Meanwhile, George McClellan was about ten or twelve miles away in Alexandria with about 25,000 troops from the Army of the Potomac.  It’s widely believed that McClellan intentionally stayed out of the fight in an attempt to discredit Pope.  McClellan was thin-skinned and a politician and he knew that if Pope lost the battle Lincoln would have little sympathy. What was left of Pope’s Army of Virginia was folded in to the Army of the Potomac, which was left under the command of McClellan.  Pope was sent to Minnesota to fight the Sioux.

Lee once again had defeated a numerically superior force through superior strategy and tactics. He attempted to capitalize on the victory at Bull Run and set the stage for the single most important engagement of the Civil War.

Four Days in July: Antietam

Most of history turns on small events.  We learn the big things, the dates and names that, as they say, “go down in history.”  But it’s usually the small things that matter most and set the stage for those huge events.

A small thing set in motion one of the biggest events of the Civil War.  We don’t know the name of the person involved in the small thing.  We do know he was a Confederate courier because no one else would have been in possession of Lee’s orders to his widespread command.  We also don’t know the name of the Union soldier who found the orders and took them to McClellan’s headquarters.

It was September of 1862, Lee was fresh off of his stunning victory at Second Bull Run and looking to capitalize.  He decided to invade the north.  Mid-term elections were coming up and one of the stories of this campaign is that Lee invaded to influence the election. If the Union public thought they weren’t safe, so the theory goes, they’d vote in a Congress that would sue for peace. There was also a component of convincing Maryland to join the Confederacy involved in the theory. While history indicates that Confederate President Jefferson Davis believed this was a possibility there’s very little evidence Lee actually had any of this in his plans. Lee’s goals were far more grounded in military necessity. Northern Virginia was ravaged after a hard year’s fighting and Lee needed to move the war away from his breadbasket and attempt to plunder the North. He would make the same move again the following summer.

This period of the war is generally known as the Confederate High Tide.  At the same time Lee was moving into Maryland Braxton Bragg was moving through Kentucky and attempting to make up for the losses of Forts Henry and Donelson and Columbus.  He believed that if he moved a powerful enough force in to Kentucky the poor, oppressed Kentuckians who were being ill-treated by the Union government would cast off their chains and join the Confederacy in droves.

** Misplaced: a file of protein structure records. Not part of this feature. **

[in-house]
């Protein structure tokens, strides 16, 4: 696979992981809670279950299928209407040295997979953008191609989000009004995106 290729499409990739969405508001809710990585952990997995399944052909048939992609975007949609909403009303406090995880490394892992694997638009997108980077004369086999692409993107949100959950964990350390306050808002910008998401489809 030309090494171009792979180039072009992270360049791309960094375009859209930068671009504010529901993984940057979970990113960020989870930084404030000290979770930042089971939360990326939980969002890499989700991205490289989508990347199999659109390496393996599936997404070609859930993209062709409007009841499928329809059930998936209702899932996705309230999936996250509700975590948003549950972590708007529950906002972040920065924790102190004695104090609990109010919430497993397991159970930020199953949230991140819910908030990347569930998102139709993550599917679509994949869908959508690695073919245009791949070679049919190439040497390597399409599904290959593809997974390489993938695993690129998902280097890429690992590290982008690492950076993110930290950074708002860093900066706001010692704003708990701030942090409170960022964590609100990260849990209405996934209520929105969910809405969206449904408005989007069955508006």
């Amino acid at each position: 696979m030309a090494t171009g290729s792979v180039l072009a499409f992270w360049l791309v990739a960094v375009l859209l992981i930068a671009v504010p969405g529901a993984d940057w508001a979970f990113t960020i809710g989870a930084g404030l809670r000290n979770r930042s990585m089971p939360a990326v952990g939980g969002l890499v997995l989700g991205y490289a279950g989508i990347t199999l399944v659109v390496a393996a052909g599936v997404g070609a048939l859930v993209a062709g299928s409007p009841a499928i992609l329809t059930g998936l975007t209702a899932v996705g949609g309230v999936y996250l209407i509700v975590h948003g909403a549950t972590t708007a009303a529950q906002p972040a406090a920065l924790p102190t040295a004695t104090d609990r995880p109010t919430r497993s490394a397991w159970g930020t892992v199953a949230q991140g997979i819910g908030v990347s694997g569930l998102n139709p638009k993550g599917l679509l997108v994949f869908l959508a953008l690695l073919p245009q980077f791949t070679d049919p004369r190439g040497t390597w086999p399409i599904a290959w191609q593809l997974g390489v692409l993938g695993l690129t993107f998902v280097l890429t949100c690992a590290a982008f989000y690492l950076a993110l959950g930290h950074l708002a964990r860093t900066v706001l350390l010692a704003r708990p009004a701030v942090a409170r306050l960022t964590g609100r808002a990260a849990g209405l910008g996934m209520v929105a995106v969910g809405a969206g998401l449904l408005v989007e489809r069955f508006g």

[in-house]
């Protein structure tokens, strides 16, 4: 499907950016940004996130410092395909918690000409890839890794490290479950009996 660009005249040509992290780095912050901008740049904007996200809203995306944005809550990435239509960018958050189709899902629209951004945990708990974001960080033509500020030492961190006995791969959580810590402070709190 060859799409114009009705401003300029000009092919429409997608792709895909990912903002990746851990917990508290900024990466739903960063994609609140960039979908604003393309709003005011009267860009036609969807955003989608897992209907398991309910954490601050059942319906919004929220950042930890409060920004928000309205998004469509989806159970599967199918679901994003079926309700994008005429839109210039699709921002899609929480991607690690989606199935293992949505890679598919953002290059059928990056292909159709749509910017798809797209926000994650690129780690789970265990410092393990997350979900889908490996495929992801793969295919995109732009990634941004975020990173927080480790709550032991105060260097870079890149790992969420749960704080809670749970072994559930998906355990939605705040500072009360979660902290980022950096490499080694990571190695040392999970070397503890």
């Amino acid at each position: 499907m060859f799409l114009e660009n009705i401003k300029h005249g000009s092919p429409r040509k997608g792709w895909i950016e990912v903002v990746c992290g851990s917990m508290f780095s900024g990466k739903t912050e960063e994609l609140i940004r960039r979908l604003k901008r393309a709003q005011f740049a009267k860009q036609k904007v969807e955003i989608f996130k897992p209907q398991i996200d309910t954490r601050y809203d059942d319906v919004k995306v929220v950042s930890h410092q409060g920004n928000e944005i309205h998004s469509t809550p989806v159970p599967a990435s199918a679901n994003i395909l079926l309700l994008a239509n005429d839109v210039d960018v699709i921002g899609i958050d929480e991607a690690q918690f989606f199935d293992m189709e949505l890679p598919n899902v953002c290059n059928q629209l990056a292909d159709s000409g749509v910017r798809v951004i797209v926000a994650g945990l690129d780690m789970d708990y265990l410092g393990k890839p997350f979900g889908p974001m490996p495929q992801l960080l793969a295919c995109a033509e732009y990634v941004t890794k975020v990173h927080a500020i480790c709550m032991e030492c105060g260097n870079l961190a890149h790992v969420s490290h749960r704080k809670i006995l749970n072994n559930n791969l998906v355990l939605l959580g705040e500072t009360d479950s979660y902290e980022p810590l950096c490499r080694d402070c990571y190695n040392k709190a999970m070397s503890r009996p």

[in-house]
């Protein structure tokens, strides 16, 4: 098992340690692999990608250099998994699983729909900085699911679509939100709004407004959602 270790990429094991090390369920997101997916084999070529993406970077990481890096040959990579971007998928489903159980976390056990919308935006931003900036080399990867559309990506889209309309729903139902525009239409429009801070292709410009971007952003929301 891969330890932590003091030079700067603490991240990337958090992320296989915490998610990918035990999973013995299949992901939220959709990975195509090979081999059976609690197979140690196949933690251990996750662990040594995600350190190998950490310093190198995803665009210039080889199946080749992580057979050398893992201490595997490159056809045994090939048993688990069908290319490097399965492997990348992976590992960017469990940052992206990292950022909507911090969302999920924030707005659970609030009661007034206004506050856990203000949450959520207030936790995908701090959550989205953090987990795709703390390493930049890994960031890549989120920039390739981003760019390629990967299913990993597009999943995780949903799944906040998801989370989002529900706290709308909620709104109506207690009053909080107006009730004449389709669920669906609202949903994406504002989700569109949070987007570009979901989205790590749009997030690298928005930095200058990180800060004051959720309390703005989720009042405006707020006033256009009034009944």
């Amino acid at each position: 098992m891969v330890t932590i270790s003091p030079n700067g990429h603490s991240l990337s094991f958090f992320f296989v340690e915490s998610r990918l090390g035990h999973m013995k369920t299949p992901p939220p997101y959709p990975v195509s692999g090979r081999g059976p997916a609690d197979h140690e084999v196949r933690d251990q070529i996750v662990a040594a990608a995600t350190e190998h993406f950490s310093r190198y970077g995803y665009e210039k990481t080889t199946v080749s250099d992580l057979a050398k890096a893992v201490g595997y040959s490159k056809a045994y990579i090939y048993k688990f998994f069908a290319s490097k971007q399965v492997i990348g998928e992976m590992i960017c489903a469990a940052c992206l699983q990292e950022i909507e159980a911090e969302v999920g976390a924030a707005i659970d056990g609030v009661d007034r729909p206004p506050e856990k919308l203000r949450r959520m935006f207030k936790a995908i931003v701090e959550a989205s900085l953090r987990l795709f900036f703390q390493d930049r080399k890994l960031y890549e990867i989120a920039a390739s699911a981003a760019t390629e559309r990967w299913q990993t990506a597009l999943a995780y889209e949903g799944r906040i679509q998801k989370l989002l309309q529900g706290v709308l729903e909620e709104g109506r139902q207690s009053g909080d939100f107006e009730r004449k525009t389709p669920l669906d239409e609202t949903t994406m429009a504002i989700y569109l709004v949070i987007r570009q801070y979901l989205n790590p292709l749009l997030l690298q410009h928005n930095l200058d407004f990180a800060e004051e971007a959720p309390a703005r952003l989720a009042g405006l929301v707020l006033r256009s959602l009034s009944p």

Bragg’s maneuvers would have a powerful effect on the progress of the war in the west, but not exactly in the way he expected.  In the fall of 1862 there were three main Union armies spread across the western theater.  Don Carlos Buell was in Ohio with the Army of the Ohio, William Rosecrans was in Corinth with the Army of the Mississippi, and Grant was spread out in between covering supply lines with the Army of the Tennessee.  Against these three forces the Confederates could deploy Bragg’s Army of Mississippi and Kirby Smith’s Army of East Tennessee (later combined in to the Army of Tennessee)[1] along with the small Army of the West under General Van Dorn and a hodgepodge of troops under General Sterling Price that apparently warranted no official name.

In spite of it all the South held the advantage in the west.  Bragg and Smith were outmaneuvering Buell in Tennessee and headed straight for the Ohio River with no real opposition.  If Van Dorn and Price could pin Rosecrans in place Grant would be split between the two forces.  If Bragg could get Kentucky to rise he could invade Ohio or take out Grant’s army.  In short, Braxton Bragg held the initiative in the west just as Lee held the initiative in the east.

Of course there were a lot of ifs in that previous paragraph.  The biggest if was out of the control of any of the field commanders.

England had an alliance with the Confederate States of America in everything but name.  These were the days of the early Industrial Revolution in Great Britain and the hungry textile mills of the island nation were fed by King Cotton.  It was one of those situations where moral stances are conveniently ignored in the name of, well, convenience.

England was not a fan of slavery.  It was not legal and the British Navy regularly stopped slave ships.  Still, England needed cotton and the Confederates knew it.  Throughout the war the British outfitted blockade runners and commerce raiders for the South.  The Brits also came close to building ironclad rams for the Confederate Navy, but eventually backed down.  In 1872 an international tribunal ruled that the British were liable to the United States for the actions of British-built privateers in the amount of fifteen million dollars.  A year later the British ambassador dropped off a check for the full amount with as little fanfare as possible.

Throughout 1861 and 1862 there was a real possibility the British would enter the war on the side of the Confederates, a development that would have radically shifted the balance of power.  The Union needed a way to make sure that would never happen and knew the best option.  They needed to make slavery an issue.

Slavery was the central conflict that brought about the Civil War but the Civil War wasn’t actually fought over slavery.  At least not originally.  There were decades of political conflicts, Bleeding Kansas, and any number of other slavery-related issues that factored in to Southern secession.  The central reason for the South’s secession was slavery. It was right there in the Cornerstone Speech and prominently written into the Confederate Constitution and all of the Confederate states’ Constitutions. Lincoln’s aim at the outset of the war was to preserve the nation and he was pragmatic when it came to the institution of slavery.  It’s possible that if the war had ended in ninety days as some thought with a Northern victory the South would have been re-admitted to the Union with the peculiar institution intact.